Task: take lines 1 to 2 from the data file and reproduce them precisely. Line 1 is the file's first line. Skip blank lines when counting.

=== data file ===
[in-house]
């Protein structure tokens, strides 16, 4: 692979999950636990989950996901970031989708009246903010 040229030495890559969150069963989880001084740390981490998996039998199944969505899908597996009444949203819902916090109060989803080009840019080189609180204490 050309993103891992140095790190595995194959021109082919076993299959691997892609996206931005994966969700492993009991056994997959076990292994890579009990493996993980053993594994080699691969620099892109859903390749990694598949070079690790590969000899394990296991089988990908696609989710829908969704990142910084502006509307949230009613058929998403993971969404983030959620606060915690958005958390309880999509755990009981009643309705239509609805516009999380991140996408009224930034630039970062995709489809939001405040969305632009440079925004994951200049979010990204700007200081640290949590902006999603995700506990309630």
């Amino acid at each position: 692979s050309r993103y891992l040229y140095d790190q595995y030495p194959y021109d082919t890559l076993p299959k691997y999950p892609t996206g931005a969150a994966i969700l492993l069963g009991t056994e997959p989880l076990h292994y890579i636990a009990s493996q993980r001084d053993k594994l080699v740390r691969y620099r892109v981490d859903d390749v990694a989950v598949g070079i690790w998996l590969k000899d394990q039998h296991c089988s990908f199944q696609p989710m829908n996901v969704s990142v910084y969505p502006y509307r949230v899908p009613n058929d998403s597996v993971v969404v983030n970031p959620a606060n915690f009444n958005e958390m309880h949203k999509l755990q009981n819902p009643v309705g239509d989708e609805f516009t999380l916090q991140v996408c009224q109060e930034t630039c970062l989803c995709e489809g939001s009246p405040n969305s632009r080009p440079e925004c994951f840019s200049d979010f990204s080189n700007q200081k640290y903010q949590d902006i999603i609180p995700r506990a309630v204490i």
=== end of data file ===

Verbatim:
[in-house]
């Protein structure tokens, strides 16, 4: 692979999950636990989950996901970031989708009246903010 040229030495890559969150069963989880001084740390981490998996039998199944969505899908597996009444949203819902916090109060989803080009840019080189609180204490 050309993103891992140095790190595995194959021109082919076993299959691997892609996206931005994966969700492993009991056994997959076990292994890579009990493996993980053993594994080699691969620099892109859903390749990694598949070079690790590969000899394990296991089988990908696609989710829908969704990142910084502006509307949230009613058929998403993971969404983030959620606060915690958005958390309880999509755990009981009643309705239509609805516009999380991140996408009224930034630039970062995709489809939001405040969305632009440079925004994951200049979010990204700007200081640290949590902006999603995700506990309630």